Like “herds of locusts” they descended upon Captain John Sutter’s land.[3] They plundered his crops. They destroyed his buildings. Some of them appealed to squatters’ laws and stole the land. His own workers left their jobs and took to the river to find their own fortunes. His livestock became breakfast, dinner, and supper for the hungry and gold-lusting masses. The treaty ending the Mexican-American war brought California into the United States in 1850. And by that time, Capt. John Sutter was broke. He sold what little he had moved his family to Pennsylvania. He died and was buried in the Moravian Cemetery in Lititz, Pennsylvania. The town that he was going to call Sutterville, marking the site of that ambitious young man’s empire, ended up just being call Sacramento after the name of the river on which it was founded.

But by 1865 the last remnant of Sutter’s Mill was burned to the ground. The words of the “John Sutter’s Mill” song is true:

“Some would fail, and some would prosper | Some would die, and some would kill | Some would thank the Lord for their deliverance | And some would curse John Sutter’s mill | And some would curse John Sutter’s Mill | Some men’s thirsts are never filled.”[4]

They call it “Fool’s Gold.”[5]  It is a mineral call pyrite. It looks like gold, but it is absolutely worthless. In fact, it is even dangerous as it produces sulfuric acid. And yet many lost their lives over pyrite, “fool’s gold.” Others found the real thing and lost their souls. Still again, “fool’s gold.” John Sutter sought an empire and discovered that giving your life for the dream of building a monument to yourself is also “fool’s gold.”

Those who seek personal fulfillment in passing pleasures and empty ambition forfeit the joy that first fueled their search.

To be honest with you, I know something about John Augustus Sutter, Sr. To be honest, I think I know something about many of those 49ers who lost all they had in pursuit of all they wanted. I can remember as a young man, about the age of many of you graduates, awakening from a dream — no, a nightmare — and cold sweat and startled spirit. I had dreamed that I was an old man and I had not achieved anything. During those years of my life, mercifully suspended by the age of twenty-six, I was in search of fame and fortune. Having been an orphan and coming from a poverty-stricken community I was trying to feel the deep recesses of my soul caused by the woundedness of my circumstances.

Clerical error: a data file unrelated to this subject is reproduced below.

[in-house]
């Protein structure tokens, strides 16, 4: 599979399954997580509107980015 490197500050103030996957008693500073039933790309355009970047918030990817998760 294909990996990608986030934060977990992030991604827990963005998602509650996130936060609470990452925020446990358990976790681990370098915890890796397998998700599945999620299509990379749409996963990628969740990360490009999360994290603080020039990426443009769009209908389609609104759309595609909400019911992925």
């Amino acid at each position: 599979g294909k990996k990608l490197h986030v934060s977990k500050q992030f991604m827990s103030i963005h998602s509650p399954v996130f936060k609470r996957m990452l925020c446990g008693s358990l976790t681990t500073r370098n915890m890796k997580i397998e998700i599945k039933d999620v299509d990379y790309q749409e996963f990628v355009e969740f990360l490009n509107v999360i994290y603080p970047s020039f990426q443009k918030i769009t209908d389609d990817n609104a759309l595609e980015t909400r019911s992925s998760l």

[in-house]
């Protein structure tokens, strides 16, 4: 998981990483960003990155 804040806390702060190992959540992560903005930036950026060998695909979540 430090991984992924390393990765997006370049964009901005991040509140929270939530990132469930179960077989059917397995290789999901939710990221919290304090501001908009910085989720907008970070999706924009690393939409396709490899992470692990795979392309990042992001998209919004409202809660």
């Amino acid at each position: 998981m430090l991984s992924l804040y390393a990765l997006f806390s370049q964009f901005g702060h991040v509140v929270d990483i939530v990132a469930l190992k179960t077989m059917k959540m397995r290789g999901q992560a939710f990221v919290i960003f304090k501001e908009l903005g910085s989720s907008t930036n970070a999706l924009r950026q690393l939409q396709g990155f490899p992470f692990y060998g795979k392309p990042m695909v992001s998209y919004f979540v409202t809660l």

I suspect there are some of you battling the same urges and desires the John Sutter knew and that I have known. In fact, that would be normal.

God shows us in Psalm 33:13-19 that he looks down over the condition of men (verse 33) and he sees two groups of people: those who trust in earthly power and riches to get ahead: “The king is not saved his great army; a warrior is not delivered by his great strength. The war horse is a false hope for salvation, and by its great might it cannot rescue.” God also sees another group that He calls “those who fear Him.” Their hope, that is their trust for that power to get them ahead, to move them through life, to guide them to be the people God has called them to be, is in something else. The “fool” and the “faithful” live side by side. Often, they reside in the same person.

Israel was often guilty of trusting in the power of kings and the strength of stallions, and the empire-building potential of mighty armies, and the charismatic power of a mighty warrior to deliver a besieged nation.[6] There were a lot of John Sutter’s there. There were always “49ers” moving away from God to find a new way to secure the happiness they craved.

“Fool’s gold” is scattered all over the landscape of these verses. But there is a jewel, a gem, a mineral so precious, that those who are wise would sell all they had to possess this.